- If you ride a carbon dual-suspension trail bike, it all traces back to a female designer
- The story of mountain biking’s most iconic carbon-fibre design saw a brand revival, meet an inspired artist
- And nobody could predict how influential that collaboration would become
Many women ride mountain bikes. The industry has reacted with more representation among product planners, but pure bike design remains very male.
You can’t have men designing gear and accessories for women riders and micro sizing existing men’s apparel doesn’t work.
But in the revered realm of mountain bike frame design, women are rare. Very. And sixteen years ago, they were even rarer.
A woman that could see the future of mountain biking
The modern carbon-fibre dual-suspension frame is essentially 'peak' mountain bike.
Designed to pedal up long climbs with great efficiency and deliver tremendous confidence when descending technical trails, the trail bike can do it all. And a lot of it is the result of one very brilliant woman: Roxy Lo.
One of the smallest mountain bikers you’ll ever encounter at 1.55m, Roxy is also a senior partner at Ibis Bicycle and regarded as one of the world's great bicycle designers.
Based in Santa Cruz, California, Ibis is one of the original mountain bike companies, founded in 1981. After an unfortunate brush with private investment, the company went bankrupt in 2000, before being reconstituted.
Proving that looks, matter
To relaunch Ibis, its new owners – including the founder - wanted a showstopper product. Roxy delivered.
With a background in structural engineering a fine art, through the University of California at San Diego and California’s College of the Arts, Roxy did not lack inspiration or originality. But she had never designed a bicycle before. Much less, a pioneering carbon-fibre one.
Roxy rewarded Ibis for this faith in her artistic abilities. Her first mountain bike, the Ibis Mojo V2, remains one of the most iconic designs in cycling history.
It was a breakthrough production monocoque dual-suspension carbon-fibre mountain bike with broad market appeal. And it stunned the mountain bike world on debut, in 2005. Even in 2021, the original Mojo looks entirely contemporary.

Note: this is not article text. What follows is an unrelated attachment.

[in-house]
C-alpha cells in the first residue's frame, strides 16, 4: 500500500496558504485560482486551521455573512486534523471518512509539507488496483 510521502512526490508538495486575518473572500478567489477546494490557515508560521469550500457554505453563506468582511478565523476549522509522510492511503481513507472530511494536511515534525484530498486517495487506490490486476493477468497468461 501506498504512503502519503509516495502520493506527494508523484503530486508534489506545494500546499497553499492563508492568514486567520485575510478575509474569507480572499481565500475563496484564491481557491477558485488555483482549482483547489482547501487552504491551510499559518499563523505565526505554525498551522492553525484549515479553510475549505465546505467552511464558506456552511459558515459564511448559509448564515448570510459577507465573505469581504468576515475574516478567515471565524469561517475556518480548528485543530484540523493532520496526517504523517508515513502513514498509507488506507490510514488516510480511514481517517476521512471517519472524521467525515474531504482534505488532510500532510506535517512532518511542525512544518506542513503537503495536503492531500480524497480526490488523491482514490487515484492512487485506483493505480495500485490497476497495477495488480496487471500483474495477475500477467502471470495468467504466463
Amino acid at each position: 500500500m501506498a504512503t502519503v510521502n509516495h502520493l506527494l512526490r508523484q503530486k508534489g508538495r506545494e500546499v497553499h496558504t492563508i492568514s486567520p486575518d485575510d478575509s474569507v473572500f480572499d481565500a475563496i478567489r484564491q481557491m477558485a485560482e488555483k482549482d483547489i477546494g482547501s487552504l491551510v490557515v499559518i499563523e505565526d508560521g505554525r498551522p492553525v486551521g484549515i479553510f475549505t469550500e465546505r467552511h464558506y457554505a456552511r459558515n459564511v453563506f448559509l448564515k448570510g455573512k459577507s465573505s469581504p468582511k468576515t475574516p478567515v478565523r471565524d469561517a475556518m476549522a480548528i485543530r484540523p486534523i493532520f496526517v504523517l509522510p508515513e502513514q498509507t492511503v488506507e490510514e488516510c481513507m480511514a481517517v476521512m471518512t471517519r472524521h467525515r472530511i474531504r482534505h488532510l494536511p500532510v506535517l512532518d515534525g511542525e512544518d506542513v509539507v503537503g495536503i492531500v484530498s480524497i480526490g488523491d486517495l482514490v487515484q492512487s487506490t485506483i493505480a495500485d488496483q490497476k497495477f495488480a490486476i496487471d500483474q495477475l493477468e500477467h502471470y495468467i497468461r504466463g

Before Roxy’s design, dual-suspension mountain bikes were a case of form slavishly following function. Engineers chose their suspension hardware and pivot locations. The aesthetic flow and symmetry of a frame, and its tube shapes, were not considered necessary.
Letting a female designer create - instead of follow
At Ibis, Roxy was trusted to craft a bike that would integrate the most sophisticated suspension design, in a dramatically elegant way.
Ibis allowed her to lead with an intuitive understanding of how carbon-fibre tubes could be shaped into flowing symmetries.
Engineers did the math to make Roxy’s design vision work. This was very different from the original cycling industry approach, where industrial designers merely chose some colours and graphics towards the end, after the engineers had shaped the bike.
One product - and the rebirth of a company
Seventeen years later, Roxy remains as head of design and a senior partner, at Ibis.
Her Mojo design helped relaunched Ibis Bicyles into sustainability and success.
In 2021 Ibis has a bike range five models strong and has recently managed to onshore some of its carbon-fibre production, boosting the company’s sustainable sourcing goals.
A bike that made the industry react
The Mojo shocked larger and more powerfully resourced rivals into responding with better carbon-fibre dual-suspension bikes, where engineers and industrial designers became equal partners.
Without Roxy Lo’s inspired eye, disciplined imagination, and methodical design philosophy, none of this would have happened.
She made carbon-fibre dual-suspension trail bikes a relevant product category and changed how rigid engineering teams approach integrated frame design.
A committed rider, Roxy has also been a thought leader in the quest to make 29er mountain bikes and suspension systems work better for smaller and lighter riders.
Beyond cycling, she consults within the lighting and packaging industries on special projects.